Cold weather has destroyed citrus and other agricultural crops across California. Frost damaged plants can be seen in most residential yards. But if you look past the destruction, there is something important to note: the native plants are fine.

When I began to investigate the damage in our yard, I was struck by the resilience of the native plants. Not only had they survived the frosty cold, but some, like the white flowering currant (Ribes indecorum), were blooming and happy.

In this photo you can see the cascading white currant flowers, while the blackened foliage at the bottom of the picture is one of many frost damaged spider plants (Chlorophytum).

On January 13, 2007, Los Angeles recorded its lowest winter temperature. In Woodland Hills, we had several nights between 26 - 30˚F. On the morning of the 13th there was a quarter inch layer of ice across our bird bath. I removed the layer of ice and put it on the ground. Throughout the day, the ice never melted; unheard of in sunny California.

Not only was the disk of ice still on the ground the next morning, the water in the two-inch-deep bird bath was frozen solid. The band-tailed pigeons were walking on their own ice rink, quite mystified.

Throughout the yard, even in protected areas, exotic species, like the Mexican agave (Agave attenuata), were drooping with frost damage. While only two feet away, the newly planted native Channel Island tree poppy (Dendromecon harfordii) was unscathed.

On the exposed hillside, the California holly or toyon (Heteromeles arbutifolia) thrived, unconcerned with the bitter temperatures.

Even in the more protected front of the house, it was quite obvious that the brilliant green foliage of the “Yankee point” California lilac (Ceanothus gloriosus horizontalis) was unharmed by the frost while the African daisy (Osteospermum fruticosum) turned yellow and wilted.

If creating habitat around your home for native animals isn’t enough of a reason to change your landscaping over to natives, consider the changing weather. Native plants are not only more adapted to the dry hot California summers and require less water, they also are more resilient to freezing cold.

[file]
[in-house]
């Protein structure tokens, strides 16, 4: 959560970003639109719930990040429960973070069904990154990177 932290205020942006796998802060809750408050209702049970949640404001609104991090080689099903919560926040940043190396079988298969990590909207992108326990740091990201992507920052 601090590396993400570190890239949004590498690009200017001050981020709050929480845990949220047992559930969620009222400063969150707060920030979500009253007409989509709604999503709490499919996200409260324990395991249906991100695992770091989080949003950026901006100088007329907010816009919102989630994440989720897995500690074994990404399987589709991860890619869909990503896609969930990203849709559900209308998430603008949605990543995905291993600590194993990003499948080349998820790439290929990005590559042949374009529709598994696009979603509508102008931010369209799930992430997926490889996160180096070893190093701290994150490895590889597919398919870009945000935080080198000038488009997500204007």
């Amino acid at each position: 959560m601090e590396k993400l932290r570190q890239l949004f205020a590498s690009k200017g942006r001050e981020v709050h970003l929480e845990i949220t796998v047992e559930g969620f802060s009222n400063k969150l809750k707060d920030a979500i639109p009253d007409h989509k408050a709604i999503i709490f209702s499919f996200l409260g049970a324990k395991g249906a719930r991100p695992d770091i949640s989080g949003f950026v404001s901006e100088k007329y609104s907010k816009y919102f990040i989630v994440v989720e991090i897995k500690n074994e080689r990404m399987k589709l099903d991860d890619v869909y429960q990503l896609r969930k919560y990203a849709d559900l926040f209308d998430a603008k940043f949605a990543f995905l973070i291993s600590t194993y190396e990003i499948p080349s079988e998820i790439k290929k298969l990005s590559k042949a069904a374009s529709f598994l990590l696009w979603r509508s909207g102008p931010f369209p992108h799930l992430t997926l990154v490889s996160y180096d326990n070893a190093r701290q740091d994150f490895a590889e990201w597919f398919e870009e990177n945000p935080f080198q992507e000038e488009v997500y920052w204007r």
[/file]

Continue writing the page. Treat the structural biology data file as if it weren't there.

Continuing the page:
Be water wise, habitat wise and climate wise, plant natives.

Tuesday, January 16, 2007

The Gift of Trapdoor Spiders

Not every spider builds an aerial masterpiece like Charlotte in “Charlotte’s Web.” Many spiders stay close to the ground and some, like tarantulas and trapdoor spiders, live underground.

Trapdoor spiders are found worldwide, from Africa, Australia, and China, to North and South America. On our hillside in Los Angeles, we are fortunate to have a colony of California trapdoor spiders (Bothriocyrtum califonicum) a native Pacific Coast species. The heavy adobe soil poses a gardening challenge, but creates prime real estate for burrowing spiders. The native clay is structurally strong, while the hillside slope allows rapid runoff of water. This combination has prevented humans from planting exotic landscaping, which in turn has allowed these trapdoor spiders to thrive.

This photo shows the first trapdoor home I discovered in our yard. Though the spider camouflages its door with dirt and debris, the large size of this protective door allowed me to spot the distinctive “D”-shaped covering.

The back edge of the “D” creates the web-constructed hinge, which allows the spider to open it’s door when it detects prey on its doorstep. The spider lifts up the door, grabs the cricket, spider or other unwary arthropod, and pulls in down into its tunnel. Layers of webbing make the eight-inch deep tunnel a cozy home for the California trapdoor spider.

The door also provides protection. From inside, the trapdoor spider can hold the door tightly closed. The precision of the door’s closure makes it almost impossible to open without damaging the door. This was the first time I was able to open this door. Unfortunately, it was because the large adult female spider must have passed away. Female trapdoor spiders are believed to live up to 12 years. I have known this spider to reside in this large tunnel for 13 years.